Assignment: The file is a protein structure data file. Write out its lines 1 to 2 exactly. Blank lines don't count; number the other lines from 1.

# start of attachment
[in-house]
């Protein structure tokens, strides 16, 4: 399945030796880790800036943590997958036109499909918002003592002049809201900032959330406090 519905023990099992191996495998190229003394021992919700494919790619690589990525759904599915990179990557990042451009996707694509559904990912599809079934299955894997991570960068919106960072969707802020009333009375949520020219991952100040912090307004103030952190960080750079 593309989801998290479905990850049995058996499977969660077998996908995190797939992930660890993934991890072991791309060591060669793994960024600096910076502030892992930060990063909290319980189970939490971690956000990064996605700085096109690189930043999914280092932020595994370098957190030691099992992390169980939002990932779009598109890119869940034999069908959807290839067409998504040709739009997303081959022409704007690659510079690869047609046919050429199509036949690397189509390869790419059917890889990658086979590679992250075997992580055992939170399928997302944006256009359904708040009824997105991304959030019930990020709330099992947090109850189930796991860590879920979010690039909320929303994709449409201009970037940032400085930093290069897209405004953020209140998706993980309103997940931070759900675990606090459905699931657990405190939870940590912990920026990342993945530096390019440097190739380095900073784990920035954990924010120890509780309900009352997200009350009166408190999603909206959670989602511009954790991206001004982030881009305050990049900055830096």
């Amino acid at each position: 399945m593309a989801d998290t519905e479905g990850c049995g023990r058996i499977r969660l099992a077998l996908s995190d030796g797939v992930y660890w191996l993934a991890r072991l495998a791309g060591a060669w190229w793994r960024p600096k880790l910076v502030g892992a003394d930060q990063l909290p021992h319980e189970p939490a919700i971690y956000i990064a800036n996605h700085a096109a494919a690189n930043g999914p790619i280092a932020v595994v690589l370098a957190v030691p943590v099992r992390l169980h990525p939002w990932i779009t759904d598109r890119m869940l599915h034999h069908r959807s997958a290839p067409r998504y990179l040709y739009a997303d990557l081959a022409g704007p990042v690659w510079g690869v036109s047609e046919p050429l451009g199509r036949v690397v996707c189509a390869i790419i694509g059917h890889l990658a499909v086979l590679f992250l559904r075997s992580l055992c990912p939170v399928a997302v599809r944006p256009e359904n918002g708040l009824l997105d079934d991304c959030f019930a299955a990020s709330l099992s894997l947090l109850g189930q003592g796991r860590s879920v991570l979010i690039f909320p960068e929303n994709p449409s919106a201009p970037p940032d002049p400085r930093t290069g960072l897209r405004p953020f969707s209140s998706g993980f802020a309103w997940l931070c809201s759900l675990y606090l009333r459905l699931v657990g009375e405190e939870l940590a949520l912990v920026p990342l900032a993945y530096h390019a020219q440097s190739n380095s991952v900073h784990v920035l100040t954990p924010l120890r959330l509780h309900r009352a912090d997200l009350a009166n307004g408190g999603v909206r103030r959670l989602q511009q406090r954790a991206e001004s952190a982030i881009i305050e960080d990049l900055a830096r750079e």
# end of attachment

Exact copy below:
[in-house]
């Protein structure tokens, strides 16, 4: 399945030796880790800036943590997958036109499909918002003592002049809201900032959330406090 519905023990099992191996495998190229003394021992919700494919790619690589990525759904599915990179990557990042451009996707694509559904990912599809079934299955894997991570960068919106960072969707802020009333009375949520020219991952100040912090307004103030952190960080750079 593309989801998290479905990850049995058996499977969660077998996908995190797939992930660890993934991890072991791309060591060669793994960024600096910076502030892992930060990063909290319980189970939490971690956000990064996605700085096109690189930043999914280092932020595994370098957190030691099992992390169980939002990932779009598109890119869940034999069908959807290839067409998504040709739009997303081959022409704007690659510079690869047609046919050429199509036949690397189509390869790419059917890889990658086979590679992250075997992580055992939170399928997302944006256009359904708040009824997105991304959030019930990020709330099992947090109850189930796991860590879920979010690039909320929303994709449409201009970037940032400085930093290069897209405004953020209140998706993980309103997940931070759900675990606090459905699931657990405190939870940590912990920026990342993945530096390019440097190739380095900073784990920035954990924010120890509780309900009352997200009350009166408190999603909206959670989602511009954790991206001004982030881009305050990049900055830096």